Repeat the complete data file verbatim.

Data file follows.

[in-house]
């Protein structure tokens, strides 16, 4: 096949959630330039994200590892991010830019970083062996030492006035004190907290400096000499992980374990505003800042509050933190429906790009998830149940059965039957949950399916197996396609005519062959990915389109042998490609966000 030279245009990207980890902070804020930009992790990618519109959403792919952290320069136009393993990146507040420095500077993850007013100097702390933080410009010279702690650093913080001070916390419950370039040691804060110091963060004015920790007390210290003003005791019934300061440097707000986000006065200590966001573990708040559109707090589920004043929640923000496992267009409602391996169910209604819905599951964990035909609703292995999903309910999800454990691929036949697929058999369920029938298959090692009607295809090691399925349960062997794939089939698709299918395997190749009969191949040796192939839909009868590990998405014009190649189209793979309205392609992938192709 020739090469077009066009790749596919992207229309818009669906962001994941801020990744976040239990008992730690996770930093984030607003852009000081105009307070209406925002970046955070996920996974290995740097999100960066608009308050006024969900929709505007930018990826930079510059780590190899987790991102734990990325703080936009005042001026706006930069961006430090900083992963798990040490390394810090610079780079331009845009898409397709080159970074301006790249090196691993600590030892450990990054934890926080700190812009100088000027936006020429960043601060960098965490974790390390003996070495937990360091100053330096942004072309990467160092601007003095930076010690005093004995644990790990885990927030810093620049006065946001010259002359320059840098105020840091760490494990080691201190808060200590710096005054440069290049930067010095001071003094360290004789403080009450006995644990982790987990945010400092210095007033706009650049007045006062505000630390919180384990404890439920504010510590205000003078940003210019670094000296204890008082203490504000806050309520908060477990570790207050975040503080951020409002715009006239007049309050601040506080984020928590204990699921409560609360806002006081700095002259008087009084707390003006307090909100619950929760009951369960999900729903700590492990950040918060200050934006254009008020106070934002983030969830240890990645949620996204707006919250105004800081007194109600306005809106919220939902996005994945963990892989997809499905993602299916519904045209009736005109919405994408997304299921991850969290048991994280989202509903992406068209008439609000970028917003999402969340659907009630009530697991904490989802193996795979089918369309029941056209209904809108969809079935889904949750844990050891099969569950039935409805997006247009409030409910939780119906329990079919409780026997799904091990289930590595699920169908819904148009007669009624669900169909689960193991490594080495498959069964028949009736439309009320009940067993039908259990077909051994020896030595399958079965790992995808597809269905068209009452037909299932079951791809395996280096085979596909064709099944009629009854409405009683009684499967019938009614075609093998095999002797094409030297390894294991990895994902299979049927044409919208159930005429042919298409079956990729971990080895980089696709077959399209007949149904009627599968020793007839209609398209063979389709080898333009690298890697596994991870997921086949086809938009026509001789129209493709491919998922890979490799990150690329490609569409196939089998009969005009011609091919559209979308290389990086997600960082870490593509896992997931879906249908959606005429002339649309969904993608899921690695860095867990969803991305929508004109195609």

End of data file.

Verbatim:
[in-house]
């Protein structure tokens, strides 16, 4: 096949959630330039994200590892991010830019970083062996030492006035004190907290400096000499992980374990505003800042509050933190429906790009998830149940059965039957949950399916197996396609005519062959990915389109042998490609966000 030279245009990207980890902070804020930009992790990618519109959403792919952290320069136009393993990146507040420095500077993850007013100097702390933080410009010279702690650093913080001070916390419950370039040691804060110091963060004015920790007390210290003003005791019934300061440097707000986000006065200590966001573990708040559109707090589920004043929640923000496992267009409602391996169910209604819905599951964990035909609703292995999903309910999800454990691929036949697929058999369920029938298959090692009607295809090691399925349960062997794939089939698709299918395997190749009969191949040796192939839909009868590990998405014009190649189209793979309205392609992938192709 020739090469077009066009790749596919992207229309818009669906962001994941801020990744976040239990008992730690996770930093984030607003852009000081105009307070209406925002970046955070996920996974290995740097999100960066608009308050006024969900929709505007930018990826930079510059780590190899987790991102734990990325703080936009005042001026706006930069961006430090900083992963798990040490390394810090610079780079331009845009898409397709080159970074301006790249090196691993600590030892450990990054934890926080700190812009100088000027936006020429960043601060960098965490974790390390003996070495937990360091100053330096942004072309990467160092601007003095930076010690005093004995644990790990885990927030810093620049006065946001010259002359320059840098105020840091760490494990080691201190808060200590710096005054440069290049930067010095001071003094360290004789403080009450006995644990982790987990945010400092210095007033706009650049007045006062505000630390919180384990404890439920504010510590205000003078940003210019670094000296204890008082203490504000806050309520908060477990570790207050975040503080951020409002715009006239007049309050601040506080984020928590204990699921409560609360806002006081700095002259008087009084707390003006307090909100619950929760009951369960999900729903700590492990950040918060200050934006254009008020106070934002983030969830240890990645949620996204707006919250105004800081007194109600306005809106919220939902996005994945963990892989997809499905993602299916519904045209009736005109919405994408997304299921991850969290048991994280989202509903992406068209008439609000970028917003999402969340659907009630009530697991904490989802193996795979089918369309029941056209209904809108969809079935889904949750844990050891099969569950039935409805997006247009409030409910939780119906329990079919409780026997799904091990289930590595699920169908819904148009007669009624669900169909689960193991490594080495498959069964028949009736439309009320009940067993039908259990077909051994020896030595399958079965790992995808597809269905068209009452037909299932079951791809395996280096085979596909064709099944009629009854409405009683009684499967019938009614075609093998095999002797094409030297390894294991990895994902299979049927044409919208159930005429042919298409079956990729971990080895980089696709077959399209007949149904009627599968020793007839209609398209063979389709080898333009690298890697596994991870997921086949086809938009026509001789129209493709491919998922890979490799990150690329490609569409196939089998009969005009011609091919559209979308290389990086997600960082870490593509896992997931879906249908959606005429002339649309969904993608899921690695860095867990969803991305929508004109195609």